How to compliment to somebody in Italian

If you want to compliment someone on their achievements, you can say: (Che) Bravo! Good job! Bravissimo! Excellent job! If you want to compliment somebody in the specific circumstances like a wedding or graduation or a promotion at work, you can easily say: Congratulazioni! Congratulations! Complimenti! Congratulations! You might want to add depending on the context:[…]

Fermare & Smettere: what’s the difference?

I often notice my students misusing the verbs fermare and smettere, and I understand that the confusion comes from the fact that both verbs are translated into English with to stop. In Italian fermare and smettere are used differently, depending on the nature of the action they are stopping. Let’s see how to use them[…]

Using the Italian adjectives BELLO & QUELLO

Everybody knows that quello means ‘that’ and bello means ‘nice or beautiful,’ however now and then you might have read or listened to the forms ‘quegli/begli’, quei/bei, quel/bel. How come? Let’s start from quello You should be able to distinguish when quello is used as a pronoun (replacing a noun) and when used as adjective[…]

5 things you need to know about Possessives in Italian

1. Key differences with English In English possessives are never used with articles. However, in Italian, they are always accompanied with articles (except for some cases discussed below). The possessive agrees in gender and number with the nouns they are proceeding la mia borsa il mio libro la sua ragazza il suo lavoro 2. When are the[…]

How to find the perfect online Italian tutor

I love learning languages solo, or at least I used to be. These days with my busy schedule I find it harder and harder finding the time and the focus to concentrate on language learning on my own. Currently, I have been studying Portuguese and Russian and hiring online tutors for both languages. The main[…]

12 Latin words (and sentences) used in spoken Italian

By most measures, in the Romance language family, Italian is the closest language to Latin. Many Latin words and even some entire Latin phrases have become so naturalized in Italian that we use them, in full, without a second thought. By learning them your Italian will sound more natural and fancier. Idem Exclamation meaning ‘same[…]

GIORNO and GIORNATA: how to use them

Today I decided to write about something that I am very often asked by my students: the difference between the words giorno e giornata  and how to use them. Giorno and giornata are essentially synonyms, with slight differences of usage. Giornata is used when referring to the approximate duration of the day from morning to[…]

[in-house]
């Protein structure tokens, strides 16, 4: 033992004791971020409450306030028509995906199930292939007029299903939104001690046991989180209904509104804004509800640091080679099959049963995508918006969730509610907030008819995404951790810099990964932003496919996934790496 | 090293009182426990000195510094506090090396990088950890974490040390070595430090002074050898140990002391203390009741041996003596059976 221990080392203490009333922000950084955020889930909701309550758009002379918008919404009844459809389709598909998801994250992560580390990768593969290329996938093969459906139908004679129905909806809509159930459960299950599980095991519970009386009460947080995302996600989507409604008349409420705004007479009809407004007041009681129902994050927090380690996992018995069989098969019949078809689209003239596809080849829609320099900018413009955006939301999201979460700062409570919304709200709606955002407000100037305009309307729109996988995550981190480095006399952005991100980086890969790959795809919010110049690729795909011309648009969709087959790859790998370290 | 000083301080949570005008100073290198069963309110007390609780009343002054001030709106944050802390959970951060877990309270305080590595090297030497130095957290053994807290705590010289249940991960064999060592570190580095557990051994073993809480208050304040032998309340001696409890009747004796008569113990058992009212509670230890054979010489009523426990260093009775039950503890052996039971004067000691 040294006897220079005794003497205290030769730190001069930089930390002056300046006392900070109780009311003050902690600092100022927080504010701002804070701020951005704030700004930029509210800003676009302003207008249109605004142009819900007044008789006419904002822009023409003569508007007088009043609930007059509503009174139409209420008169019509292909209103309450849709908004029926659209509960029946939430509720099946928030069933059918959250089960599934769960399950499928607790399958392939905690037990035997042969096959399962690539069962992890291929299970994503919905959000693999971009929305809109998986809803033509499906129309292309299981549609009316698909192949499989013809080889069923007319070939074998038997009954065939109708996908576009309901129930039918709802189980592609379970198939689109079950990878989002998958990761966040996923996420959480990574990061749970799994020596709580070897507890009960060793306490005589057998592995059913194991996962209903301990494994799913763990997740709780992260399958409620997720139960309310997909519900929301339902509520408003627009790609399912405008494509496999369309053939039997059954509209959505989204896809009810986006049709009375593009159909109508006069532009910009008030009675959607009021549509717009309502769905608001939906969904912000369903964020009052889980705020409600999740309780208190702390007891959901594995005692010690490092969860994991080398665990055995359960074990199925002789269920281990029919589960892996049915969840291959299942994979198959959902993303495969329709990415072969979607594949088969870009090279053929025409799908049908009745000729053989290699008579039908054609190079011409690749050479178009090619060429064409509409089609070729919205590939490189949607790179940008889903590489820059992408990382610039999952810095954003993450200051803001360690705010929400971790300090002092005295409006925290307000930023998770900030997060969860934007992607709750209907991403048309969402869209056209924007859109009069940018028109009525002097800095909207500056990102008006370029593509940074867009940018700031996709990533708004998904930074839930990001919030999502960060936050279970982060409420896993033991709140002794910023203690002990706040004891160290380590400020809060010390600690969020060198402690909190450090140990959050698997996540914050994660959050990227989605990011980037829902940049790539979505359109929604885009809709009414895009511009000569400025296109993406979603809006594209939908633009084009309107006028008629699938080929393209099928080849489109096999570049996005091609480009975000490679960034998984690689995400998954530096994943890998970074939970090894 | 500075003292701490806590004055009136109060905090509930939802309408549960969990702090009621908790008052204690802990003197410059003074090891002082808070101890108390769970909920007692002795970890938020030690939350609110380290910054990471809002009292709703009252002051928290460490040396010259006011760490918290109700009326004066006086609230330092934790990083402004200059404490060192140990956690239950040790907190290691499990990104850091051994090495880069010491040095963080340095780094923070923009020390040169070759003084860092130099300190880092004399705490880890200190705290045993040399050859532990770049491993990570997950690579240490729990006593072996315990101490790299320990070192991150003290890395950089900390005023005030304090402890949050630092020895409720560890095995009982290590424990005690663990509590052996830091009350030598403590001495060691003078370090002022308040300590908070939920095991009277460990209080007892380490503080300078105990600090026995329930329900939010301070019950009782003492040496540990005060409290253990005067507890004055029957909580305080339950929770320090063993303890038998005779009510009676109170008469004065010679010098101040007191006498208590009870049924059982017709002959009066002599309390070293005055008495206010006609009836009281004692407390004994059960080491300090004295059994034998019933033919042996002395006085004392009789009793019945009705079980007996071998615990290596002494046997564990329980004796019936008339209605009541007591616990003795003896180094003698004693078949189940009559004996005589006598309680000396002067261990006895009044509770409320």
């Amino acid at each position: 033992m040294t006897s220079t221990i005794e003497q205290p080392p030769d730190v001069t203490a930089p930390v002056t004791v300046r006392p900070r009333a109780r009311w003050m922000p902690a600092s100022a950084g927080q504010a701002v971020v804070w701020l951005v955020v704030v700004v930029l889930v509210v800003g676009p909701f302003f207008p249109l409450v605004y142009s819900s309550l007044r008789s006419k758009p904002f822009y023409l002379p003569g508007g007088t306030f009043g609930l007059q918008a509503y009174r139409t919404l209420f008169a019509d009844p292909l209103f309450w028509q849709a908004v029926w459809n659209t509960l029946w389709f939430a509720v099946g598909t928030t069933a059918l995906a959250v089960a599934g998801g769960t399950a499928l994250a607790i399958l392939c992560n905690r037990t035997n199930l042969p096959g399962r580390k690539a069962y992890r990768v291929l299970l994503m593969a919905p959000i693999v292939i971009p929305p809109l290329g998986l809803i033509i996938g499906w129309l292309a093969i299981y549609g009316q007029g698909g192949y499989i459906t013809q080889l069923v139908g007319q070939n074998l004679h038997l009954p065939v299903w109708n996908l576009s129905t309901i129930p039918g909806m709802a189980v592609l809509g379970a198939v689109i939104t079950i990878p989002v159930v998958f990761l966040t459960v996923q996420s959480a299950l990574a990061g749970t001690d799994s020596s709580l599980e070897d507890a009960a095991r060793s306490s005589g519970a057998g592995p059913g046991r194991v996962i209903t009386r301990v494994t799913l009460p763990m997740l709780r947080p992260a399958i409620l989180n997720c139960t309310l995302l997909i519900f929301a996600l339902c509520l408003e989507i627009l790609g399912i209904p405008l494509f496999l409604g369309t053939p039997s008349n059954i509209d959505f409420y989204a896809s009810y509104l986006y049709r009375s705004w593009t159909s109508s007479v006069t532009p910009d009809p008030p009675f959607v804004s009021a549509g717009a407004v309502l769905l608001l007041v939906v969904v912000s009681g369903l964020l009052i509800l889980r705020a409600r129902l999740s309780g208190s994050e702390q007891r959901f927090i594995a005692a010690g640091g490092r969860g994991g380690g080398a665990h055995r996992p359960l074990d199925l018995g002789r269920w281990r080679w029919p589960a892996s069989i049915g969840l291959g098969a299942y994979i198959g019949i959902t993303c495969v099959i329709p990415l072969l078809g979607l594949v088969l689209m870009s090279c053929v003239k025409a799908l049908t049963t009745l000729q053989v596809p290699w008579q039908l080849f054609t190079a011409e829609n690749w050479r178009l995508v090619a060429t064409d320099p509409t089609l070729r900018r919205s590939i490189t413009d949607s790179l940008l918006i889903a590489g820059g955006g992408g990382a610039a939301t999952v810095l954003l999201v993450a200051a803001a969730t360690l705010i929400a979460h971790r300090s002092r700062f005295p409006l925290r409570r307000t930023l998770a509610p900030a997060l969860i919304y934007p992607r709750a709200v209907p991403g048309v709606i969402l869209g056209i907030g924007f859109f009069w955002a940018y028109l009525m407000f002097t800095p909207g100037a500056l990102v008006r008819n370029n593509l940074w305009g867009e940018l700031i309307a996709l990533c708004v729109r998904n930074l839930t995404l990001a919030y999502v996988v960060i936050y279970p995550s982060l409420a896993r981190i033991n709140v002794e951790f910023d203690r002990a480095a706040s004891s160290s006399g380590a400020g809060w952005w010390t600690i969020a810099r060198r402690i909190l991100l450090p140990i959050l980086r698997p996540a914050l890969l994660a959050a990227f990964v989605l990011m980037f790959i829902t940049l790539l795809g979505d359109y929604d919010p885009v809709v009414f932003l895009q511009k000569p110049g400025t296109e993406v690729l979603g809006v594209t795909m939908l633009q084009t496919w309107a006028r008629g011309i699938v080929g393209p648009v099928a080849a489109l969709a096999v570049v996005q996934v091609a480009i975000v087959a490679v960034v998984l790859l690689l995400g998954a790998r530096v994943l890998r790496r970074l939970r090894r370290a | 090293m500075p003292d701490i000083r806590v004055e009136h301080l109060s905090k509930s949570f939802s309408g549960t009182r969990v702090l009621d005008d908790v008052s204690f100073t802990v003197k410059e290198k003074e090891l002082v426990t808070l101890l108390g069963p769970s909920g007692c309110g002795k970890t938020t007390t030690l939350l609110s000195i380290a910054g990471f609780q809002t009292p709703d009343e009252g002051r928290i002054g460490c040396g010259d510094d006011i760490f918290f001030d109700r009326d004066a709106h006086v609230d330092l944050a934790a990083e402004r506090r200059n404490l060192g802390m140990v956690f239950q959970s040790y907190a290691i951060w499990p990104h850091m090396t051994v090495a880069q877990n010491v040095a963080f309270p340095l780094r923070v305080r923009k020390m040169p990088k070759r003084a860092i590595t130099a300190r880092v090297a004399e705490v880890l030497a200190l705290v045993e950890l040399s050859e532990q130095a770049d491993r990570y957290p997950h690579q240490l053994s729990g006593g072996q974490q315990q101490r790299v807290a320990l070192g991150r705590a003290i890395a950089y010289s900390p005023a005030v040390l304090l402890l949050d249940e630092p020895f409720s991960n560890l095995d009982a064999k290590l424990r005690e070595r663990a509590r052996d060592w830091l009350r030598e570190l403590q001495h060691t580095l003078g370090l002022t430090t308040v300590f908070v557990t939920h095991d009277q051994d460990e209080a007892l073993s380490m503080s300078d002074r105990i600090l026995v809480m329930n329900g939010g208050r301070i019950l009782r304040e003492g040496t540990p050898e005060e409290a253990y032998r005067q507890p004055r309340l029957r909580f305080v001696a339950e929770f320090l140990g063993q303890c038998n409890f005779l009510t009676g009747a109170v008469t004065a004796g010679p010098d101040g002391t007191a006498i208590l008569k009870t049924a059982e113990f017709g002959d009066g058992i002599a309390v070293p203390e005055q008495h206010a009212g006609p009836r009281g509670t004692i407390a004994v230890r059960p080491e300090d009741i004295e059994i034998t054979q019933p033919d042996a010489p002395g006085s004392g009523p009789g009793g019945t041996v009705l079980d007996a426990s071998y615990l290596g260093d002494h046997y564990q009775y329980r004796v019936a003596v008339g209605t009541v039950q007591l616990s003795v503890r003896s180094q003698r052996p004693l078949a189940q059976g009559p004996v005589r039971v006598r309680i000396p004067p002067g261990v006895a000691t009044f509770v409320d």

Canzoni Italiane: Vita Spericolata di Vasco Rossi (livello A2)

Vita spericolata è una  famose canzone scritta da Vasco Rossi  e  presentata per la prima volta nel 1983 al XXXIII Festival di Sanremo (Festival della Canzone Italiana) È una delle canzoni italiane più conosciute dai giovani italiani e una delle canzoni più rappresentative del rock italiano. Il brano, nella sua prima stesura, doveva essere  dedicato ad[…]

6 modi di dire con il mare

  Avere un mare di cose da fare – to have a million things to do Non riesco a venire alla riunione domani, ho un mare di cose da fare. Cercare per mari e per monti – to search for something in every possibile place Abbiamo cercato per mare e per monti la tua borsa,[…]

Le tradizioni di Natale in Italia

Le famiglie italiane in genere tirano fuori l’albero di Natale durante la prima settimana di dicembre e lo mettono via il 6 gennaio.   Agli italiani piace decorare la propria casa con addobbi e decorazioni natalizi.   Molti italiani mettono una ghirlanda sulla porta di casa.   Abete a parte, esiste un pianta tipica del[…]

Beato me! Beati loro! Che significa?

Cosa significa beati loro? Beato è un aggettivo che indica o una persona che prova una perfetta felicità o la buona sorte di qualcuno. Beato lui che va ogni mese in vacanza! – How lucky he is to go on vacation every month! Massimo ha lasciato il suo lavoro in banca e adesso vive beato[…]

La preposizione semplice ”DA”

The Italian preposition DA means most of times from, but it is also used  with different meaning, such as: since/for, to, at etc… DA is typically used to express: Time, together with an indicative tense and a period of time: example: verb + DA + period of time Da quanto tempo studi l’italiano? Studio l’italiano[…]

10 useful Italian expressions you will not find in textbooks

No matter you are new to the beauty of the Italian language or you have already spent several years  studying it,  these 10 useful slang expressions,  you would hardly find in a textbook of Italian, will help you to speak Italian more like a native than ever before.   1.Va bene  Va bene is the italianization[…]


  L’amore non è bello, se non è litigarello There is no equivalent in English, altough I found out that Shakespeare would have said ‘The course of true love never did run smooth‘. The above Italian proverb pretends to ease the tension after a little quarrel by objecting that a relationship can’t be completely ‘bella’ (or[…]